How often do you feel anxiety over time? Do you feel pressured and rushed, anxious because there’s never enough time or because time seems to be flying by too quickly? Time and anxiety are cruel partners, getting in your head and causing worry, even panic. William Penn said it well: “Time is what we want most, but what we use worst.” We want extra time, and when we feel it slipping, we become anxious. The notion that we’re not spending our time well can haunt us, plague us with guilt and cause more anxiety. Even if you’re strapped for time, read on for helpful information.
The Types of Time and Time Anxiety
We use time to measure things, but the numbers don’t remain objective. We assign meaning and emotion to them. Seconds, minutes, hours . . . centuries, millennia . . . eons. The human capacity for measuring time is incredible, but it comes at a price. Time causes deep-seated anxiety.
Different types of time impact anxiety and anxiety disorders.
Daily time. This is the epitome of “there’s never enough time.” It creates a sense of being rushed and makes us feel overwhelmed. We feel pressure, stress and anxiety.
Know the true value of time; snatch, seize, and enjoy every moment of it. No idleness, no laziness, no procrastination: Never put off till tomorrow what you can do today. –Philip Stanhope, 4th Earl of Chesterfield
Herein lies the pressure and stress that cause anxiety. Just reading this take on time might make you feel panicky, like an anxiety attack is imminent.
Tomorrow time. What-ifs, thoughts about what might happen in the future, provoke anxiety and worry. What will tomorrow bring? What if what I do today isn’t enough? What if something bad happens? What if I fail? What if there’s an accident? What if…
Frequently, tomorrow time is intertwined with yesterday time. We worry about what will happen tomorrow because of anxieties and guilt over what we think we should have (or should not have) done or said.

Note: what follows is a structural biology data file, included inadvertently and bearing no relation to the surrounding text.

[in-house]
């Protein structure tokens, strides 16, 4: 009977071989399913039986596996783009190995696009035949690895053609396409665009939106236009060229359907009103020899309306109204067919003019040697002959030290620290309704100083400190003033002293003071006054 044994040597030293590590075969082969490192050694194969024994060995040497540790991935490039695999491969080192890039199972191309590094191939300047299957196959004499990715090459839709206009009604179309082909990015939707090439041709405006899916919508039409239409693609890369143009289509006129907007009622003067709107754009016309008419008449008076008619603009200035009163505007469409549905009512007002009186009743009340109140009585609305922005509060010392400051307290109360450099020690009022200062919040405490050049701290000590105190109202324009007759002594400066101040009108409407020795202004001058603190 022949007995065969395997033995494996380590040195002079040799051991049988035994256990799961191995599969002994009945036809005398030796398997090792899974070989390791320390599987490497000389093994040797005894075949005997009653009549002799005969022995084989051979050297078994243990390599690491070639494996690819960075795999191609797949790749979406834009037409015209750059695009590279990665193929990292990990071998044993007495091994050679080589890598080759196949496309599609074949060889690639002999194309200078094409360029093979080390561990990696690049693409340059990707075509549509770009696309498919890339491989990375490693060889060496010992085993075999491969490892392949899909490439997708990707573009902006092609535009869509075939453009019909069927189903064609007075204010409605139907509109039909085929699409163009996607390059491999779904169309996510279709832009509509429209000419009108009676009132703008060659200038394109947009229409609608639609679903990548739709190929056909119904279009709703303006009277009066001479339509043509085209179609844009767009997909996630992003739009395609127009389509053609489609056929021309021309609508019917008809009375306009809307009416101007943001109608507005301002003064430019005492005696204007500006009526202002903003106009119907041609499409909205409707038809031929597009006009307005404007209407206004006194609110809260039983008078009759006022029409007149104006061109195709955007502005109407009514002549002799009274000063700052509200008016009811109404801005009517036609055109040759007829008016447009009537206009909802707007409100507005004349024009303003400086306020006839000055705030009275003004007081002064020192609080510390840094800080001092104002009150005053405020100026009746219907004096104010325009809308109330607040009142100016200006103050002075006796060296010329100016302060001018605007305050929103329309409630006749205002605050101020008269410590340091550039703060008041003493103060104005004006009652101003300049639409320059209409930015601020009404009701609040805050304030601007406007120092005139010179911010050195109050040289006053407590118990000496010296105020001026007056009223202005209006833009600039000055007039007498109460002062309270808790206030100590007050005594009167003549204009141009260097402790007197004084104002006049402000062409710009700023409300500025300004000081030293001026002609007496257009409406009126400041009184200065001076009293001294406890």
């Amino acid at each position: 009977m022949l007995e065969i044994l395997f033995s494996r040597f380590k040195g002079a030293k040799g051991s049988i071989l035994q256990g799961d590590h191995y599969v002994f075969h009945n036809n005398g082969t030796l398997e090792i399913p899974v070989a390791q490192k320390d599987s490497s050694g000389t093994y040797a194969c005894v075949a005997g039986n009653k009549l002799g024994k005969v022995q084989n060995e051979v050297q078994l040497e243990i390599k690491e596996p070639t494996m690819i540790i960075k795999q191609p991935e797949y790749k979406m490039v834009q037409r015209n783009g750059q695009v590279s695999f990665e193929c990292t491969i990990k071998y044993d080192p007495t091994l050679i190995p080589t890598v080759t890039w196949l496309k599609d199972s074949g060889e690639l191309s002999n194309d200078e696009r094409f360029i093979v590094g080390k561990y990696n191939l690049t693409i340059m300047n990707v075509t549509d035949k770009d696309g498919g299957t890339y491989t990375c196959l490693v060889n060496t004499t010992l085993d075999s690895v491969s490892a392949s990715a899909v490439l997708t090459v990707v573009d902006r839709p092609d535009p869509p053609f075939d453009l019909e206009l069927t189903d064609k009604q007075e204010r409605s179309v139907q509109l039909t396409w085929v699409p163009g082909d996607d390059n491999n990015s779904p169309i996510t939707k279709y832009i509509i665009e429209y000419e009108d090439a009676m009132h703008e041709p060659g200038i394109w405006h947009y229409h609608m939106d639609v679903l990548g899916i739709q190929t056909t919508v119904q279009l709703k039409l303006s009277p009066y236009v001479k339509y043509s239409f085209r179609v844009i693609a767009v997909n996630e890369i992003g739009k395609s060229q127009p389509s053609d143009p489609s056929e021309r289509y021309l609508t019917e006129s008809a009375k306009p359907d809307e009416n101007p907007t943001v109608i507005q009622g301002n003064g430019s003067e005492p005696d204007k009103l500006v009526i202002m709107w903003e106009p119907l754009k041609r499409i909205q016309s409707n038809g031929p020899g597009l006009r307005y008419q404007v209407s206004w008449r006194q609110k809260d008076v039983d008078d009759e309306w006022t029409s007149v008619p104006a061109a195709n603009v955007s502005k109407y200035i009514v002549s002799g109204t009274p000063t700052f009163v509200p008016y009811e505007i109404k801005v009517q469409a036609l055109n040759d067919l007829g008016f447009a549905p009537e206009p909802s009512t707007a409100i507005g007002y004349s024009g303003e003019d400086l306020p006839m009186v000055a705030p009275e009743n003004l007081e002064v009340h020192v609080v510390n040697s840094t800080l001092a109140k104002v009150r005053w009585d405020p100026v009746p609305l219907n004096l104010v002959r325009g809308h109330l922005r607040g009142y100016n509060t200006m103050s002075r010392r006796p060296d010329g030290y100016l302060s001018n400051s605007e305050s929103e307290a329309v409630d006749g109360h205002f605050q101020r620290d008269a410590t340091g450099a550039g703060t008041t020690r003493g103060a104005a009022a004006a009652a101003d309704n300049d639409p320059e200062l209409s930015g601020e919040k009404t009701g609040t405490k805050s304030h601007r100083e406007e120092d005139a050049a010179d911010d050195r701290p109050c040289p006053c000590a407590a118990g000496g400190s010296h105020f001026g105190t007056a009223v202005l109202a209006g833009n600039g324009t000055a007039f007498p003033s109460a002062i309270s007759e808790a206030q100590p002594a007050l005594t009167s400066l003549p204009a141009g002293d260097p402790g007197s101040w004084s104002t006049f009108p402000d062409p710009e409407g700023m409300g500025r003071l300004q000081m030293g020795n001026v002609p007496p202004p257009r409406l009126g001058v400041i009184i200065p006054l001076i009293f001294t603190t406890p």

The time of our past and time of our future cause angst and anxiety.
The what-if’s and the should-haves will eat your brain. -John O’Callaghan
Existential time. Existential anxiety is a global, all-encompassing anxiety that we all experience simply because we exist. Time can create a suffocating sense of panic when it comes to our very life or, perhaps more accurately, the end of said life.
Lost time is never found again. -Ben Franklin
The sense of lost time, of time slipping away never to return as we race ahead, nonstop contributes to anxiety, fear, and even panic.
Alleviating Time Anxiety: From Panic to Peace
The passage of time can indeed cause anxiety. Time feels out of our control, and the human mind doesn’t like that. Shifting our perspective and choosing our actions with intention can return your sense of control over your own life. With this return, anxiety shrinks.
Reducing time anxiety begins with some truths.
- Time exists
- We can’t change time.
- It will move forward, and so will we.
Accepting these truths rather than struggling against them is an important part of quelling anxiety. When we accept these, we can let go and move forward.
Next, implement some strategies.
- Visualize your happiness, and define what “time well spent” means to you in all areas of your life. Be thorough, and include the who, what, where, when, why, and how Never mind time or the lack of it. Just picture your quality life.
- Now, make room for these (don’t worry about making time—instead, create space). Where will you incorporate these into your life? Time will do its thing. You make the space in your life.
Anxiety happens when we’re so caught up in time and tasks that we forget ourselves, our values, our visions, and our who-what-where-when-why-how. Shift your focus onto these, and notice time anxiety fade. The idea that there’s never enough time will no longer cause crushing anxiety.
If we take care of the moments, the years will take care of themselves. —Maria Edgeworth